Me Made May ’12 – Off to Brighton

I love a good train journey, I do.

Ha, not really, but I’d definitely understand if you thought I did. Truth be told, a 7.55 train to Brighton is not my idea of a perfect Sunday morning, but on Me Made Day six, that’s what had to be done.

Day six’s outfit is proving itself to be quite the seasoned traveller – this is exactly what I wore on the way to York! Dresses are just so much easier than seperates, you don’t need to mess about so much with worrying about what tucks into where and print-clashing and whatnot.

Happily, this little number has not been lying neglected in the back of my cupboard lately, but I’m ashamed to admit it did for some time after it was made. The fabric is beautiful, navy blue with flocked velvet hearts, and the shape is very, very flattering, so why was it left unworn?

Well, truth be told, the problem lay with the sleeves. They were pretty puffy and just a little too cutesy for me. So a few months ago, I snipped them off and finished the sleeves with some bias binding. Voila, a dress worn far, far more often.

I nearly ended up giving this one away! Just over a year ago, I was roped in to doing a charity fashion show with various gubbins I’d made. It was quite funny really, because, unlike the retailers showing their clothes on the day, there was actually no theme or correlation between my items whatsoever.

Leonie looking fiiiiiiiine – picture by Leah Tew

My then colleague and good friend Leonie threatened to steal the dress from me after she wore it down the catwalk and I seriously considered giving it to her, because I just didn’t wear it that much. But, to be honest, it’s probably the most well-made garment I’ve ever turned out.

Unfortunately for Leonie, that means it’s a keeper! I still have the pattern, so I’ve always meant to make her one – she’s getting married soon, so perhaps it could be a gift to the bride.

Oh and I definitely should mention that yesterday I got to meet the lovely Zoe in person! Yay! Along with her fiance, Pat, in his Zoe-made shirt, and the brilliant Rehanon in a fabulous me-made mint dress, we had a nose at some of Brighton’s open art houses.

Basically, artists open their houses to the public for a month, showcasing their work in a homely environment. It’s  a surreal experience, wandering around a stranger’s living room and looking at their art, but definitely one I’d recommend.

I should probably get to sleep now, as I begin my placement at journalism.co.uk tomorrow! Eek! Wish me luck!

Is fashion shallow?

There’s an interesting post over at Gertie’s New Blog For Better Sewing today about her recent trip to see Wicked on Broadway. The costumes really captured her imagination:

What’s most impressive is how the clothing tells a story in such an authentic way. It’s first a product of good writing, I suppose, that Elphaba’s iconic witch costume comes off as real, rather than kitschy. There’s a story behind each piece: the hat was given to her as a cruel joke by classmate Glinda, for example.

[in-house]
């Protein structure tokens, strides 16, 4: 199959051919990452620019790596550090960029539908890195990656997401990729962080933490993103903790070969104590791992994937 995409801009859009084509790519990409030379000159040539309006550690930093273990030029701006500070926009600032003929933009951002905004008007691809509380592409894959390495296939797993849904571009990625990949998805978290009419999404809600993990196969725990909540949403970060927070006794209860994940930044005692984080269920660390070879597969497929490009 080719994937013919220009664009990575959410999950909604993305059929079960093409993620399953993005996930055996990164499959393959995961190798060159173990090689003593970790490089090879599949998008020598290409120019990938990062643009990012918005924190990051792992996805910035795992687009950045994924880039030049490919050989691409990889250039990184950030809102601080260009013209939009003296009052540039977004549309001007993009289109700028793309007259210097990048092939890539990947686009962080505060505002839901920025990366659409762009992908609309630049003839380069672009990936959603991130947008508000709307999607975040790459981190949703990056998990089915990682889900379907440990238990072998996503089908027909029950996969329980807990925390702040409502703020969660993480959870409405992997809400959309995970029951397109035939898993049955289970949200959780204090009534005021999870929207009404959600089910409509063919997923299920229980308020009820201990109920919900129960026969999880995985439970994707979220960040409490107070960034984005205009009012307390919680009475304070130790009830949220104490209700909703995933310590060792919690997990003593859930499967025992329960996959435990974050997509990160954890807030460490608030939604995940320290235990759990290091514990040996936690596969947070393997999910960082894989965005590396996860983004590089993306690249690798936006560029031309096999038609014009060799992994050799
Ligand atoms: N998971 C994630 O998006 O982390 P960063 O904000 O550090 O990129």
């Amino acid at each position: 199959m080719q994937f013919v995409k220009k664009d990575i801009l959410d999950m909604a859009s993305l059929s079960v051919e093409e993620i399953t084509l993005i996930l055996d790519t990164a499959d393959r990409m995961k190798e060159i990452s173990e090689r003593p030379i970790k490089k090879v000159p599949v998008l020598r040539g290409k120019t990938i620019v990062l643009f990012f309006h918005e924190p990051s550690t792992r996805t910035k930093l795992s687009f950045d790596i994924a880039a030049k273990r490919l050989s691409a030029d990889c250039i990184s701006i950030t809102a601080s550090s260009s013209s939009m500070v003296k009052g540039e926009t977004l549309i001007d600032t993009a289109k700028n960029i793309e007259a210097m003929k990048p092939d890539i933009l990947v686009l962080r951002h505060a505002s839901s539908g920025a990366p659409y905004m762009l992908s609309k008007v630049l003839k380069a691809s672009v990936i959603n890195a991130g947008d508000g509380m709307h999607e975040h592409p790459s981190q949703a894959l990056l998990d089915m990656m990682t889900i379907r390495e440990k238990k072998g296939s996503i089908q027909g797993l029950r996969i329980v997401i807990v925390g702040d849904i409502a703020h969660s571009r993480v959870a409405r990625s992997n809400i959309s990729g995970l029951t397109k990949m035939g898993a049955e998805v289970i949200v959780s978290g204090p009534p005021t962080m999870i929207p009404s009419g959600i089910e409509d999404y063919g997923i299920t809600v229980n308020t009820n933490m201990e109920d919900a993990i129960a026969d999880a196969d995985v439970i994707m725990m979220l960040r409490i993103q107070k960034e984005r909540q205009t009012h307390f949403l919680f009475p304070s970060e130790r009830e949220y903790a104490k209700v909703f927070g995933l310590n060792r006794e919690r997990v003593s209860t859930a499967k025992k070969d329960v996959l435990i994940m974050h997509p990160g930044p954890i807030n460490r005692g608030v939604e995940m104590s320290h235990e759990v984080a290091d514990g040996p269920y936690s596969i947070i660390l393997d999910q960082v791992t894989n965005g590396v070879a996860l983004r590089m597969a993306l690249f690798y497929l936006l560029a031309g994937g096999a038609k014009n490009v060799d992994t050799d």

You can check out the full post here, it’s a lovely read, as is the rest of her blog.

As Gertie does often, she threw the discussion to her readers, asking:

Are you ever made to feel shallow for being interested in fashion and garment construction? Do you think that fashion is a powerful art form, or is that overstating it?

For me, fashion and sewing have always been two separate things. Sometimes I’ll take inspiration from fashion supplements in newspapers, but more often than not, my sewing habits pay little to no homages to the current trends.

There are certain aspects of fashion which I do find shallow. After all, fashion is all about how you look. When I think fashion, I inevitably think of Cardiff high street (or any city’s high street for that matter) and its plethora of cheap, fast fashion on show.

For those of you who have read/listened to my interview with Zoe, she speaks of the “feeling of dissatisfaction” which seems to drive the industry, and I can’t help but agree. We’re bombarded with advertising which subtly promises something “better” if you upgrade your wardrobe. In the world of the glossy and the airbrushed, you can achieve anything if you have the right dress and shoes.

Yet, as Gertie says, there are often times when fashion truly is an art form in its own right. I’m sure more knowledgable fashionistas could list off many designers who do great things with their seams!

As for me, I don’t necessarily look to haute couture – I’m the kind of person who identifies more with grassroots projects, and it’s this human touch which adds depth to fashion and clothing. Inevitably I look to the online sewing community for that and there are countless examples of people on the street who can pull off statements with an outfit alone.

One particular example deserves a post all its own, but take a look at this video from The Uniform Project. The idea was to wear the same dress every day for a year to raise money for the Akanksha Foundation. I always think of this example when I think of fashion which makes a point and makes a difference.

Uniform Project Picture Book from Uniform Project on Vimeo.

As for sewing, I can honestly say I’ve never been made to feel shallow for making my own clothes. Sewing is a craft and a skill in its own right. It may be growing in popularity, but it’s not as common as it used to be. As a trainee journalist, I’m learning shorthand, and I often think you could draw a lot of parallels between the two skills. People wonder why I’m learning shorthand when I could just buy a dictaphone in the same way as some people wonder why I’m sewing a pencil skirt I could easily buy for under a tenner.

What do you think? Is fashion shallow?